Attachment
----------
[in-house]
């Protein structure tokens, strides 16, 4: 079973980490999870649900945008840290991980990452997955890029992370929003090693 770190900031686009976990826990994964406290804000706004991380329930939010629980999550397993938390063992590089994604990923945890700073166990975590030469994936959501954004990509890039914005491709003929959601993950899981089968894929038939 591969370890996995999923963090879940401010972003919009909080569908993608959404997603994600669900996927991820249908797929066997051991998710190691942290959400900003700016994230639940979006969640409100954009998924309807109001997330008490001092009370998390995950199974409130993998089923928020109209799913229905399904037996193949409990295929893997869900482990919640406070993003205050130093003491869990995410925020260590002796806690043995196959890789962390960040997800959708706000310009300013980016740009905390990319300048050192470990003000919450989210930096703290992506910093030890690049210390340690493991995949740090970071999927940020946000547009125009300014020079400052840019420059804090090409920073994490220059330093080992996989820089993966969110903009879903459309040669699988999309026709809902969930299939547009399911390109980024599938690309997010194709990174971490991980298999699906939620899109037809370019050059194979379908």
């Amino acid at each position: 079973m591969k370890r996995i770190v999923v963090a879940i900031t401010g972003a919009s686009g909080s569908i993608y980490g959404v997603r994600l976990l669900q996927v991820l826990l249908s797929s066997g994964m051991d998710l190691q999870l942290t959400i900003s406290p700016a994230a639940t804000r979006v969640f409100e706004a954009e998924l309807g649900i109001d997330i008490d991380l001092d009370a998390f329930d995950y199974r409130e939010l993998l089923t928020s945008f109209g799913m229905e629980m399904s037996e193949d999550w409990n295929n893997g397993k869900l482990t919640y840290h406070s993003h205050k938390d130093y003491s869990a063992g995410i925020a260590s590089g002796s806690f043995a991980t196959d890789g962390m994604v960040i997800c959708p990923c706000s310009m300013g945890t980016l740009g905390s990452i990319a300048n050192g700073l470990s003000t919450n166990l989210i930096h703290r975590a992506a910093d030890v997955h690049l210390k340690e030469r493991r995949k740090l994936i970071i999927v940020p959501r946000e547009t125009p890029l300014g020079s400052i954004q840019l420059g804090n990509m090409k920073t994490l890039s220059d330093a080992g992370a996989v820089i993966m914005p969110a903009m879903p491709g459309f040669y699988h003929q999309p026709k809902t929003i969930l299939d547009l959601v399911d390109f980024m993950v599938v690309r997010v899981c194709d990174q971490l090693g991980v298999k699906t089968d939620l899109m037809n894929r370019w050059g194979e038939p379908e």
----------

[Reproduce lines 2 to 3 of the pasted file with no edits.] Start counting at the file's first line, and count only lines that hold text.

């Protein structure tokens, strides 16, 4: 079973980490999870649900945008840290991980990452997955890029992370929003090693 770190900031686009976990826990994964406290804000706004991380329930939010629980999550397993938390063992590089994604990923945890700073166990975590030469994936959501954004990509890039914005491709003929959601993950899981089968894929038939 591969370890996995999923963090879940401010972003919009909080569908993608959404997603994600669900996927991820249908797929066997051991998710190691942290959400900003700016994230639940979006969640409100954009998924309807109001997330008490001092009370998390995950199974409130993998089923928020109209799913229905399904037996193949409990295929893997869900482990919640406070993003205050130093003491869990995410925020260590002796806690043995196959890789962390960040997800959708706000310009300013980016740009905390990319300048050192470990003000919450989210930096703290992506910093030890690049210390340690493991995949740090970071999927940020946000547009125009300014020079400052840019420059804090090409920073994490220059330093080992996989820089993966969110903009879903459309040669699988999309026709809902969930299939547009399911390109980024599938690309997010194709990174971490991980298999699906939620899109037809370019050059194979379908």
């Amino acid at each position: 079973m591969k370890r996995i770190v999923v963090a879940i900031t401010g972003a919009s686009g909080s569908i993608y980490g959404v997603r994600l976990l669900q996927v991820l826990l249908s797929s066997g994964m051991d998710l190691q999870l942290t959400i900003s406290p700016a994230a639940t804000r979006v969640f409100e706004a954009e998924l309807g649900i109001d997330i008490d991380l001092d009370a998390f329930d995950y199974r409130e939010l993998l089923t928020s945008f109209g799913m229905e629980m399904s037996e193949d999550w409990n295929n893997g397993k869900l482990t919640y840290h406070s993003h205050k938390d130093y003491s869990a063992g995410i925020a260590s590089g002796s806690f043995a991980t196959d890789g962390m994604v960040i997800c959708p990923c706000s310009m300013g945890t980016l740009g905390s990452i990319a300048n050192g700073l470990s003000t919450n166990l989210i930096h703290r975590a992506a910093d030890v997955h690049l210390k340690e030469r493991r995949k740090l994936i970071i999927v940020p959501r946000e547009t125009p890029l300014g020079s400052i954004q840019l420059g804090n990509m090409k920073t994490l890039s220059d330093a080992g992370a996989v820089i993966m914005p969110a903009m879903p491709g459309f040669y699988h003929q999309p026709k809902t929003i969930l299939d547009l959601v399911d390109f980024m993950v599938v690309r997010v899981c194709d990174q971490l090693g991980v298999k699906t089968d939620l899109m037809n894929r370019w050059g194979e038939p379908e």